Tuesday, January 30, 2024
A newborn great white shark was recently photographed for the first time by wildlife photographer and videographer Carlos Gauna, shortly after it was born.
"I want to kind of tell the story of what sharks do when we aren't watching, we aren't interacting with them when we're not touching them," he told CBS News. "... And through that experience, I've seen some sharks doing some really wild things, things that have no explanation. ... You never know what you're going to see."
Great white sharks have a gestation period of over a year, with mother sharks carrying two to 10 pups at a time. These ovoviviparous animals hatch within their bodies but emerge through live birth after fully developing.
Gauna and his partner, University of California, Riverside, biology doctoral student Phillip Sternes, observed a large shark go down underwater around 1,000 feet from shore using a drone, last year in Santa Barbara.
Despite being told that white sharks only give birth in deeper waters, the discovery of great white sharks' birthing habits remains largely unknown.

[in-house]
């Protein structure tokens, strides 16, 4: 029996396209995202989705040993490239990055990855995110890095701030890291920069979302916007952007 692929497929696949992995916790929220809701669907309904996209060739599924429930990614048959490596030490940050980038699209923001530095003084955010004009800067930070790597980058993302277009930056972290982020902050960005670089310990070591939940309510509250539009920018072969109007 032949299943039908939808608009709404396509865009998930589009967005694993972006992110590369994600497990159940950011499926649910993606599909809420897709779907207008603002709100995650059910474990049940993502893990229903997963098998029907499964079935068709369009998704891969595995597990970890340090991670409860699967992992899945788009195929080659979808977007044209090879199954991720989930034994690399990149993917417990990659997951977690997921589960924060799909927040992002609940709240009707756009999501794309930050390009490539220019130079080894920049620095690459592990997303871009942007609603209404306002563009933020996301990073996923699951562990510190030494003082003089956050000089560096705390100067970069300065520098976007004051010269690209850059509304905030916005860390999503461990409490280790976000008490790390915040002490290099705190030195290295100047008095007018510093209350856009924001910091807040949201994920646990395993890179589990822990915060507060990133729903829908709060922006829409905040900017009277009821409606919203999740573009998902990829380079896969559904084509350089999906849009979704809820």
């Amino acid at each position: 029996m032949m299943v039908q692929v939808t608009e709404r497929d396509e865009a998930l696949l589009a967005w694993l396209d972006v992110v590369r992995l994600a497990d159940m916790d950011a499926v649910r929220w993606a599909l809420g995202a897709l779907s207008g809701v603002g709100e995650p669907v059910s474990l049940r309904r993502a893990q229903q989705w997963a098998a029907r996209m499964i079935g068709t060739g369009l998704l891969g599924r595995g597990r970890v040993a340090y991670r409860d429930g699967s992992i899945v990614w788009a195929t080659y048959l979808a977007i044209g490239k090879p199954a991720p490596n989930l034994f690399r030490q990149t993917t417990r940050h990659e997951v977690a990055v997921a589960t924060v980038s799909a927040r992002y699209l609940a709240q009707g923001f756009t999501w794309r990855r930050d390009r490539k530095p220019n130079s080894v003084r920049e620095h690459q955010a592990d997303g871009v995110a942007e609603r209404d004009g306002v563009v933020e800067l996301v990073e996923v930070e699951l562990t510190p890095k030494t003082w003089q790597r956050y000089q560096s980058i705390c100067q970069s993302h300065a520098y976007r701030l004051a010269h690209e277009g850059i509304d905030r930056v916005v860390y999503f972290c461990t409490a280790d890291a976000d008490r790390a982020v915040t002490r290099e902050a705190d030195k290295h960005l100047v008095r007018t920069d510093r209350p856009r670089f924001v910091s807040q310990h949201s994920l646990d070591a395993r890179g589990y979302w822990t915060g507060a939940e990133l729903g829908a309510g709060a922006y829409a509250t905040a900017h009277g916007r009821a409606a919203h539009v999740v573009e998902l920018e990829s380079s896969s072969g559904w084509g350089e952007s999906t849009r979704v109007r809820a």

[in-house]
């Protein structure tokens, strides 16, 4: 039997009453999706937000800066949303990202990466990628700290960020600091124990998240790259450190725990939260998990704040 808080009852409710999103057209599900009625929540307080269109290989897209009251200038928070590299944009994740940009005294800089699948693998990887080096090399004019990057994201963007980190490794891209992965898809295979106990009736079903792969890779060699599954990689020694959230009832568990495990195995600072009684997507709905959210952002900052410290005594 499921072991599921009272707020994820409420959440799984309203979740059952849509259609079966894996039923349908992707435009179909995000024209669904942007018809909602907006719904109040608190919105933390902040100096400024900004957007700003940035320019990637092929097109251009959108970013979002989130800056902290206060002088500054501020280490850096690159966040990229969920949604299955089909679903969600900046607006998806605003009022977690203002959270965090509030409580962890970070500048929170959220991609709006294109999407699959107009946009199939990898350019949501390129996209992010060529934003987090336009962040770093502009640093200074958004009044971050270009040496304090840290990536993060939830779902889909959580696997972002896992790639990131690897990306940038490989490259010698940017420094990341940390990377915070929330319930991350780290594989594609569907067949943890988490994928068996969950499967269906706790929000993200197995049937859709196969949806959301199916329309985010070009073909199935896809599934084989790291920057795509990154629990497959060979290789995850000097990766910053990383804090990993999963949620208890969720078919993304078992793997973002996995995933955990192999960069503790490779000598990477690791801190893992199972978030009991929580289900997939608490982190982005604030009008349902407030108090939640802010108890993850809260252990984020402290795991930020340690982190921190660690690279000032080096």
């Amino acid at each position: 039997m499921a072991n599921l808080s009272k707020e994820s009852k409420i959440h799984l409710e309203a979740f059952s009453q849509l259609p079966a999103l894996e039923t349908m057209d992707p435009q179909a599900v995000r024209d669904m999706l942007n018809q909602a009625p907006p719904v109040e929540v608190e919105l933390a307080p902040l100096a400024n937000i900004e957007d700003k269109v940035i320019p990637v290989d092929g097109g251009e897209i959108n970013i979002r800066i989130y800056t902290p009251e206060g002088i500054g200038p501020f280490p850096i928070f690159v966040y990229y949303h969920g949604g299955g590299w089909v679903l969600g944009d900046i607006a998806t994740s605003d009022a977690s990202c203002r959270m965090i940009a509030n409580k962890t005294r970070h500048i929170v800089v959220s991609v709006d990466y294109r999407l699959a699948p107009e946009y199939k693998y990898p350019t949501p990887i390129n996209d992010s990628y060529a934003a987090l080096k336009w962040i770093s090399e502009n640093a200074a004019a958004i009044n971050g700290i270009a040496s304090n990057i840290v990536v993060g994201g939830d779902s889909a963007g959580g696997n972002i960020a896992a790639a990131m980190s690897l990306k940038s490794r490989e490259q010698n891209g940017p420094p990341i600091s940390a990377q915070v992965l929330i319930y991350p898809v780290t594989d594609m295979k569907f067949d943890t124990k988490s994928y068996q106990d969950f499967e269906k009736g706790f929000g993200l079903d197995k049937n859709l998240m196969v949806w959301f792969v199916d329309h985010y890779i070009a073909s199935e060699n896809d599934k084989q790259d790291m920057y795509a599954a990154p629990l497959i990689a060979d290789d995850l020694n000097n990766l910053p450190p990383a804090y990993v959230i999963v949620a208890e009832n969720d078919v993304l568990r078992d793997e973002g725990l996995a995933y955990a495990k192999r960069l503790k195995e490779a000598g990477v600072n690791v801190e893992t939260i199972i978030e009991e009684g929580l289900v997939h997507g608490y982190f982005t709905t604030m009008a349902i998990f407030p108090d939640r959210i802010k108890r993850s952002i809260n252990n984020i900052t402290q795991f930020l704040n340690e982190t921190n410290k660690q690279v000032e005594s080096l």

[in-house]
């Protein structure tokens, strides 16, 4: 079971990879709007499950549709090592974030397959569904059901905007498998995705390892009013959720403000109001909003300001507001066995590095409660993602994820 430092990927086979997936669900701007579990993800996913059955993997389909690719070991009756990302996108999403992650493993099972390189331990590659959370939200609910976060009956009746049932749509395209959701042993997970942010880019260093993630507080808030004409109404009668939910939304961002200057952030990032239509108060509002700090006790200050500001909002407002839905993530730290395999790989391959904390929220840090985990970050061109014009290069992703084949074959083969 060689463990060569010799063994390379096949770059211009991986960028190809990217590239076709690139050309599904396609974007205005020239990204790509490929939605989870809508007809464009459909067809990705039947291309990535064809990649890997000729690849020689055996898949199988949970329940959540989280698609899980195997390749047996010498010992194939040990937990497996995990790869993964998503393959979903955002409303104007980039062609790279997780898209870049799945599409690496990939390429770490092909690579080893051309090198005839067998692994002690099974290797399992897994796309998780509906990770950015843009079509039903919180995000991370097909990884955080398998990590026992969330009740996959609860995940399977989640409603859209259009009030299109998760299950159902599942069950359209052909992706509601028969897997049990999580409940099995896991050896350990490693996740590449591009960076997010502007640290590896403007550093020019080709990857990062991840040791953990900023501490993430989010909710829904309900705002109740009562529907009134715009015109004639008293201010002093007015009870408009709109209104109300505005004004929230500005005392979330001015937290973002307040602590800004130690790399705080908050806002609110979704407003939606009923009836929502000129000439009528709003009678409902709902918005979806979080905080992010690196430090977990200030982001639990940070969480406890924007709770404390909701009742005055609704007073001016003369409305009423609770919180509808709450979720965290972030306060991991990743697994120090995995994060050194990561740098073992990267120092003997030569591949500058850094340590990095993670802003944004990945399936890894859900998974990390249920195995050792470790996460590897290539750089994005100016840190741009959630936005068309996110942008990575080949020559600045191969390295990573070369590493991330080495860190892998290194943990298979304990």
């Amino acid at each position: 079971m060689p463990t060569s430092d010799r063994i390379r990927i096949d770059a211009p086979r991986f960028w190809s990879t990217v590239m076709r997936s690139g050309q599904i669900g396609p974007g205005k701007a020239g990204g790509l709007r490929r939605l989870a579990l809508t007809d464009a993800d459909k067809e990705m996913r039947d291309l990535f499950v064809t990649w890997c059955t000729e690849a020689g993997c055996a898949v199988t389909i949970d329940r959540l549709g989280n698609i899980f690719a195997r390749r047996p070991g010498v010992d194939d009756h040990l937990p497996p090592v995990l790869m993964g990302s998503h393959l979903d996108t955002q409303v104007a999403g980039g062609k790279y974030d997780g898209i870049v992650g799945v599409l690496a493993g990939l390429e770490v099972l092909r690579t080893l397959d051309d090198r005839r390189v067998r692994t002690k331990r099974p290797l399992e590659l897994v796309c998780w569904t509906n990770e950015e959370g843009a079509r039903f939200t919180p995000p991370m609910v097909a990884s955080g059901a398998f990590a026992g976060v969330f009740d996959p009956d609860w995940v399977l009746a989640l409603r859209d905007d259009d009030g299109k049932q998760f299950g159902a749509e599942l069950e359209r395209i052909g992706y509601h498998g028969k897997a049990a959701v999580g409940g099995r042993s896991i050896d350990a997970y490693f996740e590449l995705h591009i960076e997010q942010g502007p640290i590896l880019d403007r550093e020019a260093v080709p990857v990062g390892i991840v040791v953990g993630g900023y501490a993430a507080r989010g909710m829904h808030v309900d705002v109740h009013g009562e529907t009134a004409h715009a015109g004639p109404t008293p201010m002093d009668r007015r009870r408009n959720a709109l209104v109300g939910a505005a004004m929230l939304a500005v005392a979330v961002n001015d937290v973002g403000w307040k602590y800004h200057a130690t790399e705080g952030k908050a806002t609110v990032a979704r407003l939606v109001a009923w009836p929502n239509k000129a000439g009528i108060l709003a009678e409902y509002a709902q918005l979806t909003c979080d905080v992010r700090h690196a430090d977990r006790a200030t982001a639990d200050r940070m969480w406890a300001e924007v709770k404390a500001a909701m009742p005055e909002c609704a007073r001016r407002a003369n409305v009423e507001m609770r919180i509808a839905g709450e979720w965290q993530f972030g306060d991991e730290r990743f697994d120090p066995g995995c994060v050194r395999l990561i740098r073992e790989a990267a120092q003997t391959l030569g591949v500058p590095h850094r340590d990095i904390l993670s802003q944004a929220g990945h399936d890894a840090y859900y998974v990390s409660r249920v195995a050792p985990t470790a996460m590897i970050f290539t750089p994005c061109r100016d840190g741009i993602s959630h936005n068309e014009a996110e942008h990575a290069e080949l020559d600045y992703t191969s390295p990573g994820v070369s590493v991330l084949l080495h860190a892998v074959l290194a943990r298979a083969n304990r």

"Just a few minutes later, this little bitty thing comes up from that spot," he said, adding that at first, they thought the roughly five-foot-long nearly purely white animal may have been an albino shark.
Then he played back the video and noticed a white film sloughing off the shark as it swam.
"I think Phil's words were, 'Oh my God, I think that might be a newborn,'" he said.
Gaun’s findings which were peer-reviewed and published Monday in the journal Environmental Biology of Fishes state that they witnessed the newborn shark shedding intrauterine milk.
A 2022 study found that white sharks produce uterine milk, a lipid-rich secretion for embryonic nutrition.
The shark's size, shape, and presence of pregnant sharks in the area suggest it was a newborn, with a five-foot long, known size for newborn great whites, and a short, rounded fin.
Finding a newborn shark is a crucial component in shark science, especially for great whites, as they are considered vulnerable on the International Union for Conservation of Nature's Red List of Threatened Species.